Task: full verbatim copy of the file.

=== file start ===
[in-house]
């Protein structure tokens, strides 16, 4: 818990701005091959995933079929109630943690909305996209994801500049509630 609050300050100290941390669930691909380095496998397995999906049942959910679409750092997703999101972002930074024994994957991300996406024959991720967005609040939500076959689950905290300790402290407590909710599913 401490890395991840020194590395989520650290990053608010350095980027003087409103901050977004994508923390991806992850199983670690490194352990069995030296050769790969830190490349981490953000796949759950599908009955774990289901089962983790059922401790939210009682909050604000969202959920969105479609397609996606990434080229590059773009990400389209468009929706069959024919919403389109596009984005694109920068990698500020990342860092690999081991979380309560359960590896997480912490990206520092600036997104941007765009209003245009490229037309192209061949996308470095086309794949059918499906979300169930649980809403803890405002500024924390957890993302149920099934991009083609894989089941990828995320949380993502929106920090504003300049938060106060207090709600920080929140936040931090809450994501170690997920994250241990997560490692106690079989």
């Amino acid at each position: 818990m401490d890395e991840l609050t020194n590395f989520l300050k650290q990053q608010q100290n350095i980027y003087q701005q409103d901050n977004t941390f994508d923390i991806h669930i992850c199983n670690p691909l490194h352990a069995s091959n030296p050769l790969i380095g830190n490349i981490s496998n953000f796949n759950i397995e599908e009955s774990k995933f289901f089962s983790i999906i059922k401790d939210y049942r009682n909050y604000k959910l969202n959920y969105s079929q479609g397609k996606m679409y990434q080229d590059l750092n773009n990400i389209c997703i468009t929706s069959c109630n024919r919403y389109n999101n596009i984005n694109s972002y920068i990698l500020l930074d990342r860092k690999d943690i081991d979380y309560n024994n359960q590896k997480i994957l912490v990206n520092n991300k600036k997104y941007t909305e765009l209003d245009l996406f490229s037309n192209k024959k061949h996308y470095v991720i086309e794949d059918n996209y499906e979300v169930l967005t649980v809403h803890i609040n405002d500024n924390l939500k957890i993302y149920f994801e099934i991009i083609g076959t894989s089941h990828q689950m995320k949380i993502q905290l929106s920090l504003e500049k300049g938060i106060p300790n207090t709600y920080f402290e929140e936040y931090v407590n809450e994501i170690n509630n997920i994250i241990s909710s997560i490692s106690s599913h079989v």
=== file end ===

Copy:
[in-house]
């Protein structure tokens, strides 16, 4: 818990701005091959995933079929109630943690909305996209994801500049509630 609050300050100290941390669930691909380095496998397995999906049942959910679409750092997703999101972002930074024994994957991300996406024959991720967005609040939500076959689950905290300790402290407590909710599913 401490890395991840020194590395989520650290990053608010350095980027003087409103901050977004994508923390991806992850199983670690490194352990069995030296050769790969830190490349981490953000796949759950599908009955774990289901089962983790059922401790939210009682909050604000969202959920969105479609397609996606990434080229590059773009990400389209468009929706069959024919919403389109596009984005694109920068990698500020990342860092690999081991979380309560359960590896997480912490990206520092600036997104941007765009209003245009490229037309192209061949996308470095086309794949059918499906979300169930649980809403803890405002500024924390957890993302149920099934991009083609894989089941990828995320949380993502929106920090504003300049938060106060207090709600920080929140936040931090809450994501170690997920994250241990997560490692106690079989």
């Amino acid at each position: 818990m401490d890395e991840l609050t020194n590395f989520l300050k650290q990053q608010q100290n350095i980027y003087q701005q409103d901050n977004t941390f994508d923390i991806h669930i992850c199983n670690p691909l490194h352990a069995s091959n030296p050769l790969i380095g830190n490349i981490s496998n953000f796949n759950i397995e599908e009955s774990k995933f289901f089962s983790i999906i059922k401790d939210y049942r009682n909050y604000k959910l969202n959920y969105s079929q479609g397609k996606m679409y990434q080229d590059l750092n773009n990400i389209c997703i468009t929706s069959c109630n024919r919403y389109n999101n596009i984005n694109s972002y920068i990698l500020l930074d990342r860092k690999d943690i081991d979380y309560n024994n359960q590896k997480i994957l912490v990206n520092n991300k600036k997104y941007t909305e765009l209003d245009l996406f490229s037309n192209k024959k061949h996308y470095v991720i086309e794949d059918n996209y499906e979300v169930l967005t649980v809403h803890i609040n405002d500024n924390l939500k957890i993302y149920f994801e099934i991009i083609g076959t894989s089941h990828q689950m995320k949380i993502q905290l929106s920090l504003e500049k300049g938060i106060p300790n207090t709600y920080f402290e929140e936040y931090v407590n809450e994501i170690n509630n997920i994250i241990s909710s997560i490692s106690s599913h079989v």